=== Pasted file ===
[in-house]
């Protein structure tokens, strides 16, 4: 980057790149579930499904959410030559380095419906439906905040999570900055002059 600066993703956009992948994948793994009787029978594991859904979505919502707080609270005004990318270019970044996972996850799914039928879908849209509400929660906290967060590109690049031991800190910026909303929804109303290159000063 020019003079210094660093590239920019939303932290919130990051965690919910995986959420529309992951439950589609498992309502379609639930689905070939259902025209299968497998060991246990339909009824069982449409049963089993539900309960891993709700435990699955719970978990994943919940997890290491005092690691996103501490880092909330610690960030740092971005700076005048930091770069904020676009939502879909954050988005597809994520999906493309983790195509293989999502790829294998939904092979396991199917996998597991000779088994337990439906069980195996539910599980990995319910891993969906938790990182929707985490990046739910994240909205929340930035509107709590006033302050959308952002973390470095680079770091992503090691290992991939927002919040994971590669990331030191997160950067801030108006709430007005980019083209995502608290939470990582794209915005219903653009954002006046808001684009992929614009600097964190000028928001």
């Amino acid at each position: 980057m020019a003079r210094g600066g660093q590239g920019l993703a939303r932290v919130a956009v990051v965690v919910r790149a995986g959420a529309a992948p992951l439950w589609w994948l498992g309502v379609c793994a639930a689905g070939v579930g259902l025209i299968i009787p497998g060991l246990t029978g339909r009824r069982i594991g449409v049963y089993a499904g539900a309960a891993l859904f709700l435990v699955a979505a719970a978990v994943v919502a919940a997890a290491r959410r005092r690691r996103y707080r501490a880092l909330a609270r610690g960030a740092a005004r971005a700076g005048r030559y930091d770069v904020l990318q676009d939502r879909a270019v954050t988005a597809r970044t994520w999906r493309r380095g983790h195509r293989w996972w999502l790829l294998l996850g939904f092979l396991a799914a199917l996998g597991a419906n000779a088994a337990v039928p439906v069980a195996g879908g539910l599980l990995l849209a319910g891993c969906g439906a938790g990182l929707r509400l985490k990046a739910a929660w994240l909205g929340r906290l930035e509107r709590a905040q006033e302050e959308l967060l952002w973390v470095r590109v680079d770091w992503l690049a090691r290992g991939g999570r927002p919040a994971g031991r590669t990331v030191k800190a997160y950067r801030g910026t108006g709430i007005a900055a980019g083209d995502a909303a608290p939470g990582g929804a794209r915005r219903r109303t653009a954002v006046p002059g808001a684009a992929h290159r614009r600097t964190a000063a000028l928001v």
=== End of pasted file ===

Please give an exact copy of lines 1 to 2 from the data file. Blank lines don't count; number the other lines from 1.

[in-house]
């Protein structure tokens, strides 16, 4: 980057790149579930499904959410030559380095419906439906905040999570900055002059 600066993703956009992948994948793994009787029978594991859904979505919502707080609270005004990318270019970044996972996850799914039928879908849209509400929660906290967060590109690049031991800190910026909303929804109303290159000063 020019003079210094660093590239920019939303932290919130990051965690919910995986959420529309992951439950589609498992309502379609639930689905070939259902025209299968497998060991246990339909009824069982449409049963089993539900309960891993709700435990699955719970978990994943919940997890290491005092690691996103501490880092909330610690960030740092971005700076005048930091770069904020676009939502879909954050988005597809994520999906493309983790195509293989999502790829294998939904092979396991199917996998597991000779088994337990439906069980195996539910599980990995319910891993969906938790990182929707985490990046739910994240909205929340930035509107709590006033302050959308952002973390470095680079770091992503090691290992991939927002919040994971590669990331030191997160950067801030108006709430007005980019083209995502608290939470990582794209915005219903653009954002006046808001684009992929614009600097964190000028928001």